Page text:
Why writing is so hard, and why I do it anyway

10383661_10204481819261556_458038920627797529_nWith only a few books under my belt, I guess you could say I’m fairly new at this writing gig. There are some things I’ve learned along the way ~ that I’m a morning writer, that I write best in an empty house, that getting up and switching to a new spot will loosen up almost every plot knot ~ but there’s far more I’m still figuring out. What is my process? Am I a pantser or a plotter? Why can’t I write faster? Do I have a muse, and where is she when I need her? Will writing a book ever get any easier?

Most authors will tell you the answer to that last one is a big, fat no. Writing doesn’t get easier, because you never write the same book twice. Plots get more complicated, characters become better developed, motivations and conflicts become more intertwined. These are all good things, because it means you’re pushing yourself, and becoming a better author. But believe me when I say they can also account for a lot of sleepless nights.

And now that I have real readers, people I don’t know but who buy my book anyway, I have a whole host of new worries. That they won’t relate to my characters, that the plot won’t resonate, that they won’t like my second book as much as the first, that they’ll get bored of me and stop buying. Strangers tell me all the time what they love about my books, but also what they hate. It’s hard to write the next one without them–the critics and the fans–sitting on your shoulder.

Sometimes, writing feels like punishment, like a 90,000-word mountain I can’t and don’t want to climb. But when a new story idea wakes me in the middle of the night, when I hear my characters’ voices as clearly as if they’re sitting in the room next to me, when the words flow and the imagery sings and the dialogue crackles off the page, those moments make all the hard times worth it. Getting words on the page is not easy, and it’s not always fun, but I love it anyway.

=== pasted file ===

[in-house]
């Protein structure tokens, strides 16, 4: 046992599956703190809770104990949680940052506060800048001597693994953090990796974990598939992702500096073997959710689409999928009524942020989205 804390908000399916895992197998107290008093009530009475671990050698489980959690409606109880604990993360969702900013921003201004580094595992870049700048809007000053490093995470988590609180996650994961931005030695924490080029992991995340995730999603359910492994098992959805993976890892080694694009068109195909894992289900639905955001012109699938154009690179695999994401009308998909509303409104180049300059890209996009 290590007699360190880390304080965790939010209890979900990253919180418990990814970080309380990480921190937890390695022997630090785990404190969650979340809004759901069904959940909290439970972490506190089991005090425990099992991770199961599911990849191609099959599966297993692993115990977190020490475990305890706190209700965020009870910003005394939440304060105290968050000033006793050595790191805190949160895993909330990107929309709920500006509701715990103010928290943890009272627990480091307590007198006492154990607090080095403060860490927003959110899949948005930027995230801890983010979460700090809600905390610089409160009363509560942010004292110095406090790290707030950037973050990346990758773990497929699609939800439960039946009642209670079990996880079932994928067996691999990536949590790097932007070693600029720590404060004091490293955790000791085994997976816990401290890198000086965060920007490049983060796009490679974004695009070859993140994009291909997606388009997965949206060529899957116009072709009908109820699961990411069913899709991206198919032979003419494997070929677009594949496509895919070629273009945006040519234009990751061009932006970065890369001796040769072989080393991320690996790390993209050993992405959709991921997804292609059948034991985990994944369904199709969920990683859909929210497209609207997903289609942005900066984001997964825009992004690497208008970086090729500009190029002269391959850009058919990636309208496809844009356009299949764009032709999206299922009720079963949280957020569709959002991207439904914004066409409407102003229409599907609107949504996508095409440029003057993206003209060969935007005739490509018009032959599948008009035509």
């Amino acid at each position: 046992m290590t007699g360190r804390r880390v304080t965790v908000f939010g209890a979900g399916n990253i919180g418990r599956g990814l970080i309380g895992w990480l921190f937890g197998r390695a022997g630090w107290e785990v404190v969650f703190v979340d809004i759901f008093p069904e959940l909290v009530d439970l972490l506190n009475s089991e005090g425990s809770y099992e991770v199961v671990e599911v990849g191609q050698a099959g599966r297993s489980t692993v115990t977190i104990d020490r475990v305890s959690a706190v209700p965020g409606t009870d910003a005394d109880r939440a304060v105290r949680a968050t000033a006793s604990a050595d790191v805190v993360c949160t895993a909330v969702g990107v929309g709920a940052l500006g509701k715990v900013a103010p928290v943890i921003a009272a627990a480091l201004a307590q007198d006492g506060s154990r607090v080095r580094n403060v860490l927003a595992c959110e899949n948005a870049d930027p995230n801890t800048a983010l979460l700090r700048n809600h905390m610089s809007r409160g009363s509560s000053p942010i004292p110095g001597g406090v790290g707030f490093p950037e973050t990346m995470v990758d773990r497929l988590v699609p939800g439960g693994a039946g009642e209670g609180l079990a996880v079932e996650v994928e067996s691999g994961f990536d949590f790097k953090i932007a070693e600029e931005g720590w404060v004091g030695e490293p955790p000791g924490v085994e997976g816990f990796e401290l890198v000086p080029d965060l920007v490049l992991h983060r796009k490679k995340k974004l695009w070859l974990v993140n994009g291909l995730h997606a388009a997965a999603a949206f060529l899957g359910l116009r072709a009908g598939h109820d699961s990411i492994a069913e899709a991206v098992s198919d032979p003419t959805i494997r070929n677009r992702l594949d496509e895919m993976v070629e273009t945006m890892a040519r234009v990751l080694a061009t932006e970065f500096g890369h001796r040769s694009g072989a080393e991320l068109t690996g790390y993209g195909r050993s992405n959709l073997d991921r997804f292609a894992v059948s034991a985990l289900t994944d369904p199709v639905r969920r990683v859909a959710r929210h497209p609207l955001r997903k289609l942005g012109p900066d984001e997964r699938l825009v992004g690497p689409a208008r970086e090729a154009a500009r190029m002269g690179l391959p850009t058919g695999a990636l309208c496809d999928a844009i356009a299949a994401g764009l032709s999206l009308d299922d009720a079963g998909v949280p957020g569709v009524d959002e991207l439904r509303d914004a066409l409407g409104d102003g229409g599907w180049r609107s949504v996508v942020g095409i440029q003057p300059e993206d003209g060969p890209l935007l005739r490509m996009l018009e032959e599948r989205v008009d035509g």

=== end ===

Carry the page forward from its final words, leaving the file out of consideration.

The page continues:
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About Kimberly S. Belle

Kimberly Belle grew up in Eastern Tennessee, in a small town nestled in the foothills of the Appalachians. A graduate of Agnes Scott College in Decatur, Georgia, Kimberly lived for over a decade in the Netherlands and has worked in marketing and fundraising for various nonprofits. She's the author of two novels, THE LAST BREATH and THE ONES WE TRUST (August 2015). She divides her time between Atlanta and Amsterdam. Keep up with Kimberly on Facebook (www.facebook.com/KimberlyBelleBooks), Twitter (@KimberlySBelle), or via her website at www.kimberlybellebooks.com.

Posted on June 19, 2015, in Blog Posts and tagged , , , . Bookmark the permalink. 3 Comments.

  1. Dearest Kimberly,
    You are so right about writing best when the house is empty, or quiet for that matter. For me that is at the end of the day, when other chores got taken care of and my mind can fully focus on the subject.
    Always following your intuition is best and than letting it rest for some editing. While I’m ironing or working on other chores, thoughts always flow and often I have to write down a line for foundation.
    Good luck and I admire you for your achievements so far!
    Mariette

  2. I’m right there with ya. In any field, good practitioners continue to learn and expand their skills. And on top of that, fiction writing isn’t a field where you can excel by doing the same thing over and over until you master it. If you come up with a great image, you can use it once in your career. The phrase that was so apt in your last book will be stale if you use it in your next. It’s all creativity, all the time, and it’s exhausting. But it’s also work we love and are blessed to have the opportunity to do.

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